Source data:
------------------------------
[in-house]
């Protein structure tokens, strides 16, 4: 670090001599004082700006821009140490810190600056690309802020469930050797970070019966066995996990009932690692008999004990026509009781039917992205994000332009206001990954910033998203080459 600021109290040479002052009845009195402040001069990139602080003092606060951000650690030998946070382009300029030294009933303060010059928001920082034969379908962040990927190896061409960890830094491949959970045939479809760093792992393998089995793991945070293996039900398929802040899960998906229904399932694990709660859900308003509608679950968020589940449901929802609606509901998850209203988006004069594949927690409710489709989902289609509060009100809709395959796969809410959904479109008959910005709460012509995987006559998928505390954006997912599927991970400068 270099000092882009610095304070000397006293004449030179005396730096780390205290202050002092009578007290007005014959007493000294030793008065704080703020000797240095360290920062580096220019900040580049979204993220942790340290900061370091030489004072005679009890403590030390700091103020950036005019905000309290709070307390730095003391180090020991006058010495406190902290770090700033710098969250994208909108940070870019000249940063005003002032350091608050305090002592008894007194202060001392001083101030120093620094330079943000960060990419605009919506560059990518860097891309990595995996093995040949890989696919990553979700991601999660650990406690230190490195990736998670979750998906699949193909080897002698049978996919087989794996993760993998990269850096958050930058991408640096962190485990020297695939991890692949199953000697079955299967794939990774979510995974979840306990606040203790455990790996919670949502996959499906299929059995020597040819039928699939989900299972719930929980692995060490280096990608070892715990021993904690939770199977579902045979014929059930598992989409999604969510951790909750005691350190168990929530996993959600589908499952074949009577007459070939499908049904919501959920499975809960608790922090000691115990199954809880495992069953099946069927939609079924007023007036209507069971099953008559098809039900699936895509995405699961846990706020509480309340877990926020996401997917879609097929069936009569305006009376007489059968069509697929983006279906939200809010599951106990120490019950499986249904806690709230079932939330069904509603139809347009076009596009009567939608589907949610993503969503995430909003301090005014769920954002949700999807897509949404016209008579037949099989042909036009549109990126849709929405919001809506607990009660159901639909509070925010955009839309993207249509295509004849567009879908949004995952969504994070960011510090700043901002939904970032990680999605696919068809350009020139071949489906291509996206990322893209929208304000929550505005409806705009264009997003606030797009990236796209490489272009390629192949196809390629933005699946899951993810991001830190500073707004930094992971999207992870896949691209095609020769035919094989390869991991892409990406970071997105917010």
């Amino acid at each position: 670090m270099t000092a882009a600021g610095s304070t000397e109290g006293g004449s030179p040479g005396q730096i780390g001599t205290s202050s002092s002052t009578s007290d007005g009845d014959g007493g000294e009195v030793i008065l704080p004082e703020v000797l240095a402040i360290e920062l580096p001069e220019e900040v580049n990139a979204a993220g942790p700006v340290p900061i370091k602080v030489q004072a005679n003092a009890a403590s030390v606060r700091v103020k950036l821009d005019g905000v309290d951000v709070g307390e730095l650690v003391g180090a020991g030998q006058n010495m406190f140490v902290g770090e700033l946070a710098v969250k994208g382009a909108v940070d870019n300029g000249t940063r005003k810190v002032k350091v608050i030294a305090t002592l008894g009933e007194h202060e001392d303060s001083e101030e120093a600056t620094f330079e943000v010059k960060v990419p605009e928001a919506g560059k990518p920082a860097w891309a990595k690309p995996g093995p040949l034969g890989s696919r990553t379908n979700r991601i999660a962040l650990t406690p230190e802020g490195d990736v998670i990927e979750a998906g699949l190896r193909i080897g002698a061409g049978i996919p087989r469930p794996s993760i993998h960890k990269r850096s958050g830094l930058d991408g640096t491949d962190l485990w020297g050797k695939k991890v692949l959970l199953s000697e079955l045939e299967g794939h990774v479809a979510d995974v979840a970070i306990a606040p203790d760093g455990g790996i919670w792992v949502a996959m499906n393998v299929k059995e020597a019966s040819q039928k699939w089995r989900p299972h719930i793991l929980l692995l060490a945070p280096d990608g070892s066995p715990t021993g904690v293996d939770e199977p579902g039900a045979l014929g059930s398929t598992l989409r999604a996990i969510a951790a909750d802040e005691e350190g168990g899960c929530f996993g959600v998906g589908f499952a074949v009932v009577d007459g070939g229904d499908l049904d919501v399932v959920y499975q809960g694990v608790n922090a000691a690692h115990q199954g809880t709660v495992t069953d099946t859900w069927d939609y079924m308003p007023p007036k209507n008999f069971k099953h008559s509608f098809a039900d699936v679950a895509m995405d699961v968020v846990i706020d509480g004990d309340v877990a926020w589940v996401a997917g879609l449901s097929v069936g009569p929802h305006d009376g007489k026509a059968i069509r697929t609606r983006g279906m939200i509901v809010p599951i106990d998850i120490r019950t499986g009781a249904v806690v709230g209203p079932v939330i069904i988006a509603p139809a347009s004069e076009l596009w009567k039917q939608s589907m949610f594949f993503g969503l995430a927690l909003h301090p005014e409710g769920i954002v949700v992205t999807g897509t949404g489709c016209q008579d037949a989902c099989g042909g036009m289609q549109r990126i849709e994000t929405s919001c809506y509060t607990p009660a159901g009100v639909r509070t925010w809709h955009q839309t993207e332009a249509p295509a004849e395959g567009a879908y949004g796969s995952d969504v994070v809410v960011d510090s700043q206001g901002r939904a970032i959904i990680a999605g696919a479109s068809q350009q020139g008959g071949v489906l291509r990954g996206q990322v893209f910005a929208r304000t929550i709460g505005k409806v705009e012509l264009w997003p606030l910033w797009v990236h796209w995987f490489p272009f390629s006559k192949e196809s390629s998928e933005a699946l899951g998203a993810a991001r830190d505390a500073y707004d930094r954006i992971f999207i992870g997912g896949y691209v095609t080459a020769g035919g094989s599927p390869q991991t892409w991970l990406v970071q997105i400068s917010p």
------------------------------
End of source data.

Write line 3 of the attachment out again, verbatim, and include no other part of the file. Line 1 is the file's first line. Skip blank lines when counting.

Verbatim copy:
């Amino acid at each position: 670090m270099t000092a882009a600021g610095s304070t000397e109290g006293g004449s030179p040479g005396q730096i780390g001599t205290s202050s002092s002052t009578s007290d007005g009845d014959g007493g000294e009195v030793i008065l704080p004082e703020v000797l240095a402040i360290e920062l580096p001069e220019e900040v580049n990139a979204a993220g942790p700006v340290p900061i370091k602080v030489q004072a005679n003092a009890a403590s030390v606060r700091v103020k950036l821009d005019g905000v309290d951000v709070g307390e730095l650690v003391g180090a020991g030998q006058n010495m406190f140490v902290g770090e700033l946070a710098v969250k994208g382009a909108v940070d870019n300029g000249t940063r005003k810190v002032k350091v608050i030294a305090t002592l008894g009933e007194h202060e001392d303060s001083e101030e120093a600056t620094f330079e943000v010059k960060v990419p605009e928001a919506g560059k990518p920082a860097w891309a990595k690309p995996g093995p040949l034969g890989s696919r990553t379908n979700r991601i999660a962040l650990t406690p230190e802020g490195d990736v998670i990927e979750a998906g699949l190896r193909i080897g002698a061409g049978i996919p087989r469930p794996s993760i993998h960890k990269r850096s958050g830094l930058d991408g640096t491949d962190l485990w020297g050797k695939k991890v692949l959970l199953s000697e079955l045939e299967g794939h990774v479809a979510d995974v979840a970070i306990a606040p203790d760093g455990g790996i919670w792992v949502a996959m499906n393998v299929k059995e020597a019966s040819q039928k699939w089995r989900p299972h719930i793991l929980l692995l060490a945070p280096d990608g070892s066995p715990t021993g904690v293996d939770e199977p579902g039900a045979l014929g059930s398929t598992l989409r999604a996990i969510a951790a909750d802040e005691e350190g168990g899960c929530f996993g959600v998906g589908f499952a074949v009932v009577d007459g070939g229904d499908l049904d919501v399932v959920y499975q809960g694990v608790n922090a000691a690692h115990q199954g809880t709660v495992t069953d099946t859900w069927d939609y079924m308003p007023p007036k209507n008999f069971k099953h008559s509608f098809a039900d699936v679950a895509m995405d699961v968020v846990i706020d509480g004990d309340v877990a926020w589940v996401a997917g879609l449901s097929v069936g009569p929802h305006d009376g007489k026509a059968i069509r697929t609606r983006g279906m939200i509901v809010p599951i106990d998850i120490r019950t499986g009781a249904v806690v709230g209203p079932v939330i069904i988006a509603p139809a347009s004069e076009l596009w009567k039917q939608s589907m949610f594949f993503g969503l995430a927690l909003h301090p005014e409710g769920i954002v949700v992205t999807g897509t949404g489709c016209q008579d037949a989902c099989g042909g036009m289609q549109r990126i849709e994000t929405s919001c809506y509060t607990p009660a159901g009100v639909r509070t925010w809709h955009q839309t993207e332009a249509p295509a004849e395959g567009a879908y949004g796969s995952d969504v994070v809410v960011d510090s700043q206001g901002r939904a970032i959904i990680a999605g696919a479109s068809q350009q020139g008959g071949v489906l291509r990954g996206q990322v893209f910005a929208r304000t929550i709460g505005k409806v705009e012509l264009w997003p606030l910033w797009v990236h796209w995987f490489p272009f390629s006559k192949e196809s390629s998928e933005a699946l899951g998203a993810a991001r830190d505390a500073y707004d930094r954006i992971f999207i992870g997912g896949y691209v095609t080459a020769g035919g094989s599927p390869q991991t892409w991970l990406v970071q997105i400068s917010p």